Free market should determine home ownership, not government subsidiesPoint: Daniel J. Mitchell
Politicians from both parties have spent decades trying to subsidize the "American dream" of home ownership. This always has been a misguided effort, but the Wall Street meltdown illustrates that government intervention sometimes can have truly catastrophic consequences. Policy mistakes caused the bubble, and those mistakes largely were driven by political decisions to boost home ownership (now that the bubble has burst, additional government policy mistakes are making a bad situation worse, but that's a separate issue).
The fundamental issue, at least from an economic perspective, is whether it is a good idea for government to distort the allocation of labor and capital. This sounds like arcane economic jargon, but it is the key issue because the long-term prosperity of a nation -- and the living standards of its people -- depends on whether resources are channeled to their most productive uses. Hong Kong has enjoyed astounding economic success because government rarely interferes in the market, whereas France suffers from economic stagnation because of burdensome levels of taxes, government spending and regulation.
The United States is somewhere between Hong Kong and France. We generally allow markets to operate, which is why disposable income in America is so much higher than it is in France. But our government does intervene in some areas (such as housing), and this hurts our competitiveness and explains why we don't grow as fast as Hong Kong.
Government intervention in housing is pervasive. Let's start with the policies that encourage over-investment in housing and then focus on the policies that contributed to the market meltdown. A number of government policies are designed to steer people toward housing, including:
* The home mortgage interest deduction, which provides a tax preference for middle-class and upper-class people to invest in housing.
* The Federal Housing Administration, which subsidizes home ownership for lower-income buyers.
* Traditional Fannie Mae and Freddie Mac subsidies, which tilt the playing field so that investors put more money in residential real estate.
These policies sound good, which is why politicians put them in place, but they are economically harmful because they encourage people to put money in residential real estate instead of other forms of investment. There is nothing wrong with having lots of nice housing, of course, but when government interference makes housing excessively attractive, this necessarily means less money is available for other purposes -- such as providing capital for future economic growth. This is why scholarly research generally has found that housing subsidies hurt long-run growth.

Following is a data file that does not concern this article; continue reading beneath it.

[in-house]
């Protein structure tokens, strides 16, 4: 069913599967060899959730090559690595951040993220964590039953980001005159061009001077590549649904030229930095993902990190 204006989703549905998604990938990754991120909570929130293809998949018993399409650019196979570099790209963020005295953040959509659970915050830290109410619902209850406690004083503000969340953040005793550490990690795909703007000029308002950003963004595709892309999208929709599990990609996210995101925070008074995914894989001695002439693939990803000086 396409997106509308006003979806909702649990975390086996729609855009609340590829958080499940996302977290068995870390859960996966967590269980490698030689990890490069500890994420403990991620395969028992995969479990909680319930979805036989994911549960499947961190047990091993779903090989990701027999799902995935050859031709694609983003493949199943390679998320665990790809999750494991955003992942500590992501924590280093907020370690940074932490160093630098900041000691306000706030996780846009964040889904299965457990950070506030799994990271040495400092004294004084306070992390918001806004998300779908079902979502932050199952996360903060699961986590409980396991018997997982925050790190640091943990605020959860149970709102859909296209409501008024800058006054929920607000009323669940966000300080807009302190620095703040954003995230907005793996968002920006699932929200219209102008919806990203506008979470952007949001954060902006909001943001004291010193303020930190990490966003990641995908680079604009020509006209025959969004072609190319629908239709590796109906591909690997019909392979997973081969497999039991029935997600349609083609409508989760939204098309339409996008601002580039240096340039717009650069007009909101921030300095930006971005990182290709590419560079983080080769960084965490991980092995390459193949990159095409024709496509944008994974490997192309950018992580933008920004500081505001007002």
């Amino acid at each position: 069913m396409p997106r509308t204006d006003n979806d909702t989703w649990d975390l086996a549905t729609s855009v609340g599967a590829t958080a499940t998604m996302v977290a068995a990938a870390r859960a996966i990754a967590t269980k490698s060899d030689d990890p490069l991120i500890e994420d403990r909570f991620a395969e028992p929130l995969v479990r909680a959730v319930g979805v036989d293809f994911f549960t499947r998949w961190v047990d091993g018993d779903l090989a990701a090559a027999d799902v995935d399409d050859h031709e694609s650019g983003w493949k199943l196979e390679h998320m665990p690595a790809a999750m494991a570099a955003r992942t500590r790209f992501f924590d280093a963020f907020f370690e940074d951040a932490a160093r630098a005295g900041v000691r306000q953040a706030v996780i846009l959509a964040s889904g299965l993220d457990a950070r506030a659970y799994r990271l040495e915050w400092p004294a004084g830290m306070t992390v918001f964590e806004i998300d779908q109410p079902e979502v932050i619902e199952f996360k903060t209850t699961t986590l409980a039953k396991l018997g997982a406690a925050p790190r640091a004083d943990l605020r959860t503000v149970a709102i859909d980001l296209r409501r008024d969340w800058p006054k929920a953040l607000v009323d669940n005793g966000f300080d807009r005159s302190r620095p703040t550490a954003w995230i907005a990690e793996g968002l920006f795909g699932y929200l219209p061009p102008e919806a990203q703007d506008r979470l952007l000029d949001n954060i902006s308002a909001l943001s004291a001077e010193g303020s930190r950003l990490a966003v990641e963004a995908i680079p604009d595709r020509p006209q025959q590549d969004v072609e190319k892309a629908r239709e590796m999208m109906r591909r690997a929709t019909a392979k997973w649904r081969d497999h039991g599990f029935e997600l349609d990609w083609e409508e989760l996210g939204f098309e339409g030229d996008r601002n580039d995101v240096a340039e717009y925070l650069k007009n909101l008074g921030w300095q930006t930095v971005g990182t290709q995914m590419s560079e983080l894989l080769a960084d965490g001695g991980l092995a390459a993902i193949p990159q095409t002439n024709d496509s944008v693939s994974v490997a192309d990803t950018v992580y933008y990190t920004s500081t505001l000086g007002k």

Other housing subsidies, put in place in more recent years, played a key role in causing the current turmoil. A bipartisan push to increase home ownership resulted in laws and regulation that dramatically expanded the activities of government-sponsored enterprises (Fannie Mae and Freddie Mac) and put them on a mission of funding loans to people with poor credit. Combined with too much liquidity, thanks to the Federal Reserve's lax monetary policy, this "perfect storm" of bad policy created a housing bubble. Now the bubble has burst, and we are suffering through the consequences.
As a stereotypical house-in-the-suburbs American, I certainly appreciate the value of home ownership. But sometimes there can be too much of a good thing. Government subsidies have hurt our economy in the long run by reducing business investment, and they have slammed our economy in the short run by causing an unsustainable bubble. Maybe it's time to replace government mistakes with market forces.
Daniel J. Mitchell is a senior fellow at the Cato Institute, where he is an expert on tax reform and supply-side tax policy.
Don't let the American dream become the impossible dreamCounterpoint: David J. Abromowitz
If only there were what you call "too much of a good thing" for Americans needing an affordable place to live. On the contrary, nearly 95 million Americans -- roughly one-third of us -- are paying beyond their means for shelter, spending more than 30% of their income on rent or mortgages. According to Harvard's Joint Center for Housing Studies, more than 43 million Americans pay upward of half of family income toward housing, and 42.6% of all working families still cannot afford "an appropriately sized housing unit."
The home price plunge of the last 24 months should help some future home buyers in the short term, but even if prices roll back to 2004 levels, a huge ownership affordability gap would remain. And millions of former homeowners are being thrown back into the rental market, putting pressure on rents to increase.